Apparently Mary perceived that there was nothing normal about this. She asked Gabriel, “How will this be, since I am a virgin?” And the angel answered her, “The Holy Spirit will come upon you, and the power of the Most High will overshadow you; therefore the child to be born will be called holy—the Son of God.” 

Mary, the virgin, was going to conceive a child through the work of the Holy Spirit. She would give birth to a real human baby. But this baby would also be the Son of God. He would be true God and true man. Mary would be the unique instrument used by God for the incarnation. Because her Son truly is God, the early Church confessed that she is the Theotokos – “the God bearer.” While our hymnal refers to Mary as the “Mother of Our Lord,” historically the description has been a stronger confession of the incarnation – she is the mother of Jesus and so she is the “Mother of God.”

As we heard last week, the incarnation would take place in a way that brought Jesus into the line of David through his adoptive father Joseph. The incarnate One came as the fulfillment of God’s promises about the Messiah – the One through whom God would put all things right. 

Gabriel greeted Mary with the words, “Greetings, O favored one, the Lord is with you!” By the end of the conversation, it would have been understandable if Mary didn’t feel very favored. Mary learned that apart from any kind of say in the matter, she was going to be pregnant. Though she had been faithful to God’s will in keeping the Sixth Commandment, she would now appear to all to be an immoral woman. Without being asked, she was now being involved in the great and mighty things involving the Messiah.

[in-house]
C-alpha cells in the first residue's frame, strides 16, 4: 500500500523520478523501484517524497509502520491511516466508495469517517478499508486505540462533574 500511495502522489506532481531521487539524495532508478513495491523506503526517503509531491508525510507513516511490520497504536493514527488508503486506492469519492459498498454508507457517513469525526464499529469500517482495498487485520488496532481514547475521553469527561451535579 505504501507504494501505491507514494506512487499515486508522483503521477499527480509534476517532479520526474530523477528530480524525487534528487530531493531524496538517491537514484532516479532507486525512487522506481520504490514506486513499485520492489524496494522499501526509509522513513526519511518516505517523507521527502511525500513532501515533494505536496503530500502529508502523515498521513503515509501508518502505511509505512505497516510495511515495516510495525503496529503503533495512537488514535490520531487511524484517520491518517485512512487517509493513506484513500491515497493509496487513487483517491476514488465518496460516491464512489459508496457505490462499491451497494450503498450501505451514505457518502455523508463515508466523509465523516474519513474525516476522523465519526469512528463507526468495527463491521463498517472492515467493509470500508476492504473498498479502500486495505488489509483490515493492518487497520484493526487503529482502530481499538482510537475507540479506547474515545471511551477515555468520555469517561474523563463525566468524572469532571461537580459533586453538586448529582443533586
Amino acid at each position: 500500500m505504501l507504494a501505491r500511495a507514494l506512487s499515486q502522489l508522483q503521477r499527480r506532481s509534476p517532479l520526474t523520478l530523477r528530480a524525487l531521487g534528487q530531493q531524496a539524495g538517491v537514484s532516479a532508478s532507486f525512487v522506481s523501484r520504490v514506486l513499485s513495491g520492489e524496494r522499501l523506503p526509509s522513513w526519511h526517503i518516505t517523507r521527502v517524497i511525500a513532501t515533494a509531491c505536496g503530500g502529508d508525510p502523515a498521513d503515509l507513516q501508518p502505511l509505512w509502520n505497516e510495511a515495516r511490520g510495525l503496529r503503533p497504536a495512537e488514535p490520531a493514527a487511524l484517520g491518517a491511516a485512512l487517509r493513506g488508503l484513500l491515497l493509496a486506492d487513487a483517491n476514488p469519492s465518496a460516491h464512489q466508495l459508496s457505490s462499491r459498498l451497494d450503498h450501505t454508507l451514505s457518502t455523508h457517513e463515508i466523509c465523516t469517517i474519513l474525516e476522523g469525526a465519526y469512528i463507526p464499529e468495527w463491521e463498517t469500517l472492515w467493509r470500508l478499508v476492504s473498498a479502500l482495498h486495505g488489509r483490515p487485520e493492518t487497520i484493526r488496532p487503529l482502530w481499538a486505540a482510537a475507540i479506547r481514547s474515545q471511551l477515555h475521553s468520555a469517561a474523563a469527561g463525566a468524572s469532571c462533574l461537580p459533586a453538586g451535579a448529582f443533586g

Yet Mary’s response was to say, “Behold, I am the servant of the Lord; let it be to me according to your word.” She believed God’s Word. She declared herself to be the servant – the slave – of God, and so she willingly accepted all that the angel announced.
In faith, Mary accepted God’s calling of being a mother. It is in the vocations where God places us that we too are called to live by faith in God’s word. It is as husbands and wives; fathers and mothers; sons and daughters; employers and employees that we are used by God to serve and care for others. Serving others isn’t about me. And so it goes against the old man within us. There are times that we fail. And if we are to succeed, we need a source of strength that comes from outside of us. It is the One whose conception is announced to Mary that provides both.

Mary believed God’s word, yet she did not know what this would involve. Very soon after the birth of Jesus she began to learn when Simeon said, “Behold, this child is appointed for the fall and rising of many in Israel, and for a sign that is opposed (and a sword will pierce through your own soul also), so that thoughts from many hearts may be revealed.” Jesus would be opposed. Mary would know the pain of watching her innocent son die by crucifixion.

In our text Mary learns that Jesus is the Christ – the Messiah who descends from David. And yet then on Good Friday she will see him die on the cross. It is only after his resurrection on the third day that Jesus explains this to the Church when he says, “These are my words that I spoke to you while I was still with you, that everything written about me in the Law of Moses and the Prophets and the Psalms must be fulfilled.” Our Lord opened their minds to understand the Scriptures, and he said to them, “Thus it is written, that the Christ should suffer and on the third day rise from the dead, and that repentance for the forgiveness of sins should be proclaimed in his name to all nations, beginning from Jerusalem.”

As we get closer to the celebration of Christmas, our text about Mary sets before us the incarnate Son of God, and faith that receives God’s Word. In Jesus Christ, God has acted to give us forgiveness and new life. As Mary received this news about the incarnation, she accepted the vocation God had given her, and trusted his word. When we fail, we find in Jesus the forgiveness that gives us peace. And the Spirit uses the good news of the Gospel we hear tonight to strengthen us as seek to follow the example God has given us in Mary.